Date of Award
Selective Evidence-Based Medicine Review
Master of Science in Health Sciences - Physician Assistant
Physician Assistant Studies
John Cavenagh, PhD, PA-C
OBJECTIVE: The objective of this selective EBM review is to determine whether or not exercise alleviates the symptoms of postpartum depression.
STUDY DESIGN: This review consists of 2 randomized control trials, published in 2009 and 2010, and one cohort study published in 2009.
DATA SOURCES: Sources were studies comparing aerobic exercise to groups who performed no exercise which were found via Pubmed, MEDLINE, Ovid and Cochrane databases.
OUTCOMES MEASURED: The three articles measured various outcomes: Psychological well being, depressive symptoms and hospital admission or medication due to postpartum depressive symptoms which were measured through phone interviews and surveys. The Hamilton Rating Scale for Depression, Edinburg Postnatal Depression Scale, Positive Affect Balance Scale and the Danish Psychiatric Central Register were the sources of these measurements.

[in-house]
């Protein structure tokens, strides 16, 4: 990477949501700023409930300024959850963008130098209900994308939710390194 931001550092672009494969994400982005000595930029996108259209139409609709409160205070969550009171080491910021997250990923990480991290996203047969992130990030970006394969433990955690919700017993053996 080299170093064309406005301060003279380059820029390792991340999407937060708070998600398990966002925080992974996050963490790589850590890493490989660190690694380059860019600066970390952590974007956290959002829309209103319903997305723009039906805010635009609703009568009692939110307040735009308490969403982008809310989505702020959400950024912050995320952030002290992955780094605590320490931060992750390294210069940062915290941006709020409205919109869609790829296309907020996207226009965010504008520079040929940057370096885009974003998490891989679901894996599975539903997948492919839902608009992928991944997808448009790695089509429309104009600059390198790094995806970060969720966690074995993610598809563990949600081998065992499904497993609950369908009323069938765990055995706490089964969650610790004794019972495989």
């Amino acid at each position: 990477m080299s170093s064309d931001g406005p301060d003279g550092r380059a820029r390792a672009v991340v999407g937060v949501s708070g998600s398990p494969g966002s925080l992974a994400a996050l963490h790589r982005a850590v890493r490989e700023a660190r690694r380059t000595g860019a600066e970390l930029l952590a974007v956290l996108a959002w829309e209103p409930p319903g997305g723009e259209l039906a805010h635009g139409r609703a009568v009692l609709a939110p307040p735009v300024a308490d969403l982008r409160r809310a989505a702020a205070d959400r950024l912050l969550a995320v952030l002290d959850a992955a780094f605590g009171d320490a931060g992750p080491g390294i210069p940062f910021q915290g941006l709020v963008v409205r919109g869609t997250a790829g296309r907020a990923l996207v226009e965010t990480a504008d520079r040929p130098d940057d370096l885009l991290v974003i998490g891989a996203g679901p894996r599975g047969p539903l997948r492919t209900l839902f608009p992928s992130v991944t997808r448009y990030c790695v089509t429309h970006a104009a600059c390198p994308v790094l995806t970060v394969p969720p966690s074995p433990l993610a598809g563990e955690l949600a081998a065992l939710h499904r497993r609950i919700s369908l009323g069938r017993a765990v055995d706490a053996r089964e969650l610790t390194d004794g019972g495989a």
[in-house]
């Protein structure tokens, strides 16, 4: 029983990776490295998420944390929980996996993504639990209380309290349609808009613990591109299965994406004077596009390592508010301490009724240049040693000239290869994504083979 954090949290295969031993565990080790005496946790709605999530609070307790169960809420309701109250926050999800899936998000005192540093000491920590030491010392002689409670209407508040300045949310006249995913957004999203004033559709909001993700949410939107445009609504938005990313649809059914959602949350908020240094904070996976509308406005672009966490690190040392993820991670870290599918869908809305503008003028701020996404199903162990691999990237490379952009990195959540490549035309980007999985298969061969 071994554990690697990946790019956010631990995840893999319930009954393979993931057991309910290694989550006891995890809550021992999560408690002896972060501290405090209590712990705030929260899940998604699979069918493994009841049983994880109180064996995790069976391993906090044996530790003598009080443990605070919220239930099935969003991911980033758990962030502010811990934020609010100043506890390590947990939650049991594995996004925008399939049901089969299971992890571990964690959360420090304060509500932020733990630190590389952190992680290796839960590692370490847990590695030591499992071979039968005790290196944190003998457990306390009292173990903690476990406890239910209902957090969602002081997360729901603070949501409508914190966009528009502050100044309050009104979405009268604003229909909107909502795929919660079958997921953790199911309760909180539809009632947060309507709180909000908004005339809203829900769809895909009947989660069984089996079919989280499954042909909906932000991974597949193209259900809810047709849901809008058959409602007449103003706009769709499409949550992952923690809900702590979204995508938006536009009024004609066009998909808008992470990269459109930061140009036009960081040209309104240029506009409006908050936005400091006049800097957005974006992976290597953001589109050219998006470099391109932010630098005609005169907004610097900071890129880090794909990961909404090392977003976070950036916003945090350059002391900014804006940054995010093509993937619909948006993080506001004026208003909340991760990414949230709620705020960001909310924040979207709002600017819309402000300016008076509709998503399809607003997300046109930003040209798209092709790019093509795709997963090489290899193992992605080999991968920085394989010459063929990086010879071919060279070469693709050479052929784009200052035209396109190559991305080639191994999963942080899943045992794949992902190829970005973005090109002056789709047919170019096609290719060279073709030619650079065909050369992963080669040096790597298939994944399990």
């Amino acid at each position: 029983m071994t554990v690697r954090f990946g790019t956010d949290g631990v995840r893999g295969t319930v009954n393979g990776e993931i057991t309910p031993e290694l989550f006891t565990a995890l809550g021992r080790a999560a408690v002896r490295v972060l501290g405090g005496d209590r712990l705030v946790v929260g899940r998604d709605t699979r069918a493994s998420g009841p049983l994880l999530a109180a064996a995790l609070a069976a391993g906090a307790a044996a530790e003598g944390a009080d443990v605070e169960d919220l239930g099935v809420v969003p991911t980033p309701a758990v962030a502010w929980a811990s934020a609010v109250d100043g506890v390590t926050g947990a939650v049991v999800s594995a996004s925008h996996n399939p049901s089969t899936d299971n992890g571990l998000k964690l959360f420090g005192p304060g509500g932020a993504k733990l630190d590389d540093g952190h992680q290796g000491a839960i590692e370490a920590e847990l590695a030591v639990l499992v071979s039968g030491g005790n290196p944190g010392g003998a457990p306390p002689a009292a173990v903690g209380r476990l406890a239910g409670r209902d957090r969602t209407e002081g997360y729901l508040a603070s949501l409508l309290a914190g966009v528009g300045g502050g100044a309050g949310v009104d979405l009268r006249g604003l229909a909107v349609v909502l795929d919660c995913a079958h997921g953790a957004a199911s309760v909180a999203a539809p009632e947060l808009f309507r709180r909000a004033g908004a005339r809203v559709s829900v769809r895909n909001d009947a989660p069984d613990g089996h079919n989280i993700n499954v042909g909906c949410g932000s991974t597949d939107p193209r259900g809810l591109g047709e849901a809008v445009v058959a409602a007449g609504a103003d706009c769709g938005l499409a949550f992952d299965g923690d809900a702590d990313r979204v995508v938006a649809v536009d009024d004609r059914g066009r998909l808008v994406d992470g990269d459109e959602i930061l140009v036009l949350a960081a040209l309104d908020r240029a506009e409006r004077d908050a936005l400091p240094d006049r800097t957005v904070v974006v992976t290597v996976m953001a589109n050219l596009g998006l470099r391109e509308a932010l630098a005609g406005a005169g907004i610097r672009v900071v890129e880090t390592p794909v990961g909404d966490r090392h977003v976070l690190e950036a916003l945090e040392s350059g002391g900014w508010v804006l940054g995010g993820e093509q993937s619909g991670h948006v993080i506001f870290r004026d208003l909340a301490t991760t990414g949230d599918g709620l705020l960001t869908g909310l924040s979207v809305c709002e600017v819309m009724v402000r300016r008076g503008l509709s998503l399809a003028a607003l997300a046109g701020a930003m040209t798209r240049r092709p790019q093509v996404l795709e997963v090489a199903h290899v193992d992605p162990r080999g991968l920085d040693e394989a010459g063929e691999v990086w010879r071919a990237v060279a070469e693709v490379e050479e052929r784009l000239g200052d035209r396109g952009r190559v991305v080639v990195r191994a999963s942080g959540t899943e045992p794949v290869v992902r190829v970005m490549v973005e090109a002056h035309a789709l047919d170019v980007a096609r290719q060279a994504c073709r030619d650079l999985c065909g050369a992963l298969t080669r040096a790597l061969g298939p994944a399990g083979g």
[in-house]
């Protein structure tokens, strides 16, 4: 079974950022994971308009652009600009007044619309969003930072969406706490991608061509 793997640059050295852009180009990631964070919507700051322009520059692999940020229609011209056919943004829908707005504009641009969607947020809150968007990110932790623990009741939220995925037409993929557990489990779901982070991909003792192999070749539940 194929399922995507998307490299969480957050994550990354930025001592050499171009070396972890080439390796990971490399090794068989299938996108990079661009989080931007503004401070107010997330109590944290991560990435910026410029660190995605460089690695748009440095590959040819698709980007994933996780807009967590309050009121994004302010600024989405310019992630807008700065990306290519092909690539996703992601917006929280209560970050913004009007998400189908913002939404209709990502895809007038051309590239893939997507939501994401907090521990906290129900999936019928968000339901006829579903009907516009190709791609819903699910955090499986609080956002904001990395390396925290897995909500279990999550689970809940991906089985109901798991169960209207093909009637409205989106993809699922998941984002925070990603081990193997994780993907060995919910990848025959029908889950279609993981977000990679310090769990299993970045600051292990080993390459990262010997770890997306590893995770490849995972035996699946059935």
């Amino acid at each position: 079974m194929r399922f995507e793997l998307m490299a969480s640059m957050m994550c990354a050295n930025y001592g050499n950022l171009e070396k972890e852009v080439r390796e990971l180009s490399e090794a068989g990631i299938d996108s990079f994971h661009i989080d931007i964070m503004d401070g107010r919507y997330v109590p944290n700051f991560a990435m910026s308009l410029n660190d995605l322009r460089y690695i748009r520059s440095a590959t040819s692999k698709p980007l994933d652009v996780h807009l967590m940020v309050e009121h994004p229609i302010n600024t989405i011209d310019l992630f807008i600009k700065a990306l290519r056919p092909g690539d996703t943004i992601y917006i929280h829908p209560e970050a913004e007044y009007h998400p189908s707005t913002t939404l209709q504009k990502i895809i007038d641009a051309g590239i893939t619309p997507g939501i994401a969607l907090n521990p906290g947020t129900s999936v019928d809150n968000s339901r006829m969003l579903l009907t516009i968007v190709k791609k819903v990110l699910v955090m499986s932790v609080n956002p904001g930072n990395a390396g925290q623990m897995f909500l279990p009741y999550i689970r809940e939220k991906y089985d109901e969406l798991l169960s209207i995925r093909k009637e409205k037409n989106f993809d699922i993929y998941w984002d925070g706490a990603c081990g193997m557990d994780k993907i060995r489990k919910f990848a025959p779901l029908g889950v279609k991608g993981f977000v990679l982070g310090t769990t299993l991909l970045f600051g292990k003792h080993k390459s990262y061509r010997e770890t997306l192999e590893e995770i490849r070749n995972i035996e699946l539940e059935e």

RESULTS: DaCosta et al showed that exercise was successful in lessening mild to moderate postpartum depressed moods. Strom et al found that exercise was an effective treatment of PPD, however only when women were exercising at a higher level of intensity. Norman et al has results showing that a combination of exercise and education improved postpartum mood.
CONCLUSION: The conclusion of the three reviewed trials was that aerobic exercise is a safe and effective way for postpartum depressive symptoms to be alleviated. Future studies should focus on a detailed analysis of what intensities of exercise are needed and what amount of exercise (minutes/day or minutes/week) will be most beneficial to the depressed patient.
Kane, Sioban L., "Does Exercise Alleviate the Symptoms of Postpartum Depression?" (2012). PCOM Physician Assistant Studies Student Scholarship. 70.